Voluntary greenhouse-gas emission offset markets are in need of government oversight.
Numerous opinion polls have indicated that concern over global climate change has risen dramatically in the US and elsewhere1,2,3. One tangible measure of this growing concern has been the emergence of voluntary greenhouse-gas (GHG) offset markets, in which businesses and consumers purchase GHG reductions instead of directly reducing their own emissions4.
A GHG 'offset' is an intangible economic commodity that represents the avoidance or sequestration of GHG emissions. GHG offsets are derived from distinct projects, involving anything from low-carbon energy production, to energy efficiency measures, the destruction of GHGs such as methane and nitrous oxide, and tree planting and soil carbon enhancement activities. Offsets offer buyers a potentially lower-cost alternative to reducing their own emissions (Fig. 1). The geographic source of GHG emissions is irrelevant to their climate change impact. Therefore, GHG emission reductions are a global, rather than local, public good and can be traded in a global market5.
Although currently small in comparison to regulated offset markets under the Kyoto Protocol, voluntary offset markets are growing rapidly (Table 1), especially in the United States, and could expand tenfold by 20106. Even the US House of Representatives is preparing to enter the voluntary offset market as a buyer under its Green Capital Initiative7.
The purchase of GHG offsets is economically rational in cases where reducing emissions attributable to one's own activities is more costly. Paying someone else to pollute less may be wiser — both for the purchaser and for society as a whole — than reducing pollution oneself because more emissions can be reduced for a given expenditure of resources. The atmosphere benefits to the extent that an offset reduction is equivalent to an emission reduction made directly by the purchaser. Recently, however, offsets have been widely criticized in the media as to whether they represent real emission reductions8,9,10,11.
GHG offset transactions face three fundamental challenges. First, a common and credible procedure is necessary for selecting emission reduction projects made possible by offset credit sales and for quantifying the reductions achieved against a business-as-usual (BAU) baseline in which no specific actions are taken to reduce GHG emissions. Second, credible monitoring is needed to verify that reductions actually occur as claimed. Third, unambiguous property rights over emission reduction credits are essential for markets to operate effectively.
These challenges are not unique to offset markets, but they are symptomatic of markets that trade in commodities representing public goods. Such markets do not arise naturally or function efficiently without assigned property rights, rules governing transactions, and oversight12. Consumers need credible information on the quality of what they are purchasing. Similar problems exist with the development of product standards, such as for organic food or sustainable forest products. For voluntary GHG offsets, commonly accepted definitions of quality are currently lacking. Although GHG offset markets appear to be expanding on their own, there is a serious risk of their collapse due to a lack of standards, policing and credibility.
What has proven most vexing for those involved in GHG offset markets is defining 'additionality'. This is a key factor determining a project's eligibility to sell credits. The crucial question is whether the added revenue or other resources gained from selling GHG offset credits somehow enables a project's implementation, or if the extra revenue simply lines the pockets of those who would have implemented the project anyway? In markets for public goods that lack some form of mandated quotas (for example, emission caps), additionality determinations serve the function of maintaining scarcity in the marketplace. Without them, GHG offsets representing business-as-usual reductions will tend to flood the market.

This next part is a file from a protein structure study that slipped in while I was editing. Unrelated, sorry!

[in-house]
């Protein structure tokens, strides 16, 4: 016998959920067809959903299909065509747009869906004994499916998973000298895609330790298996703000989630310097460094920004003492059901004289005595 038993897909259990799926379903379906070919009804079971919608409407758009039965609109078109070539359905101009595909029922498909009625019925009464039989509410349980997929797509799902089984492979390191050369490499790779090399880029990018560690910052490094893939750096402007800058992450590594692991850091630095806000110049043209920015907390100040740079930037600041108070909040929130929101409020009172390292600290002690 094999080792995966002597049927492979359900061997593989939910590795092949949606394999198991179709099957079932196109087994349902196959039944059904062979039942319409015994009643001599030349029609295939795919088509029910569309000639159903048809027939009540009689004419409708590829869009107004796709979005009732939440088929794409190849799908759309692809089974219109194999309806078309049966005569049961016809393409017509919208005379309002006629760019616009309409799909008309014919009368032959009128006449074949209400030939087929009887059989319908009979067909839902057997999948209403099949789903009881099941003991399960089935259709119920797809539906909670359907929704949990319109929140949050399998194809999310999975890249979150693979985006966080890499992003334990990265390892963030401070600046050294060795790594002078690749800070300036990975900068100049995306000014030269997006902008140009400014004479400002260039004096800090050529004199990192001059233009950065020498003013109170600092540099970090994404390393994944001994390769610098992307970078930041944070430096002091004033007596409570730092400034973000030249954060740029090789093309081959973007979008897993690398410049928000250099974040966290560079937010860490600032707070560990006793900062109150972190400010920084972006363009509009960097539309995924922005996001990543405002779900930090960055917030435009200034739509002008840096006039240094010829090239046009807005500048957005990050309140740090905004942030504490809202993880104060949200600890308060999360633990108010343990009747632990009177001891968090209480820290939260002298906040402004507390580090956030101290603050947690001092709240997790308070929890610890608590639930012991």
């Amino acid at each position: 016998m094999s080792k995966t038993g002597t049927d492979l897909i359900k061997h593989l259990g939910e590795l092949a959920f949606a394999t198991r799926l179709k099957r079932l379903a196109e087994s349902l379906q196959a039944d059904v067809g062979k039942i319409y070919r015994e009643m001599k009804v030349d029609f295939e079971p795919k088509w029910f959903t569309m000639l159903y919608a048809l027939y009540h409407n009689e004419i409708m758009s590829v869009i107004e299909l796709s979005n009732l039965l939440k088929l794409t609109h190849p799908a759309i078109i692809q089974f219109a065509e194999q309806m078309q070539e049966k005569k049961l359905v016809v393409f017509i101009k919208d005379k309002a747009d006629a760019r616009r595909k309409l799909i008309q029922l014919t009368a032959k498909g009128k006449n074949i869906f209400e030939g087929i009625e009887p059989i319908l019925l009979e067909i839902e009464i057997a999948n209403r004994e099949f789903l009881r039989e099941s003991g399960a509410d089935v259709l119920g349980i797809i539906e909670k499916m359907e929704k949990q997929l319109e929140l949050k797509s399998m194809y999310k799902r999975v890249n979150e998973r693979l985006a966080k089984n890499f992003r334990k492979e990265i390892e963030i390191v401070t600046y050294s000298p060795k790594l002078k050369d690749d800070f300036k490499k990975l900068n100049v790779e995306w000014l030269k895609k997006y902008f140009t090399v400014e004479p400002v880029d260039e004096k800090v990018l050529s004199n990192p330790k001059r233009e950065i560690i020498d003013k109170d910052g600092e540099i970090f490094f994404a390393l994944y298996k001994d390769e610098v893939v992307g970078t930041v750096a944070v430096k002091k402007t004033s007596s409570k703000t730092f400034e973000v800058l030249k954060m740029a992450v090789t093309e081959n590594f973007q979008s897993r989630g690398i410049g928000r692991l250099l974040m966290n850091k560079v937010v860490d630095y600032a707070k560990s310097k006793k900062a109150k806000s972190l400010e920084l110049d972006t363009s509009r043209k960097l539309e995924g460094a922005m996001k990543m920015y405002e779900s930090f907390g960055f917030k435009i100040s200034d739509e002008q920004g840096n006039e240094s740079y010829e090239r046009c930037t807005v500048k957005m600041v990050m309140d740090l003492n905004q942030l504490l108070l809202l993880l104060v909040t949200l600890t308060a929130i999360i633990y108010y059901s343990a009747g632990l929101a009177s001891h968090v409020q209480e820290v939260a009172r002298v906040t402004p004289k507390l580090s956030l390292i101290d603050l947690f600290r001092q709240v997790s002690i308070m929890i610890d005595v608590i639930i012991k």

There is no correct technique for determining additionality because it involves the evaluation of counterfactual circumstances. No test for additionality can provide certainty about what would have happened otherwise. The challenge is akin to statistical hypothesis testing. Adopt tests that are too stringent and one risks disqualifying many truly additional projects, thus restricting offset supplies and increasing their prices. But adopt tests that are too lenient, and the market will be dominated by 'free riders' who would have implemented their projects anyway.
Adding to this challenge is the fact that the appropriate set of additionality tests varies from one type of project to another. For projects that involve flaring of methane from landfills, for example, excluding projects that are required by law or regulation may be sufficient to ensure that the majority of projects are additional. But for some energy-efficiency or renewable-energy projects, such as investments in wind turbines, more thorough tests are needed to differentiate additional from BAU projects. The solution to additionality lies in adopting tests that will achieve a balance of 'false negatives' (that is, truly additional projects mistakenly classified as business-as-usual) and 'false positives' (that is, BAU projects classified as additional)13. One of the key problems with voluntary GHG offsets is that no central authority exists to manage this balance across the entire market.
A second challenge for GHG offsets has to do with monitoring and verification to assure that offsets are being achieved in the manner and quantity promised. Generally, independent third-party verification of offset projects against a common standard is necessary for consumers to have a reliable and unbiased source of information on offset quality. Analogously, we do not expect consumers of organic food to monitor the farming practices of their food suppliers. Yet, for voluntary carbon offsets, there is no agreed standard for monitoring methods or the appropriate frequency and requirements for verification. Determining appropriate monitoring and verification standards requires balancing costs — which, if too high, might drive away more cost-effective projects — with the need for environmental integrity.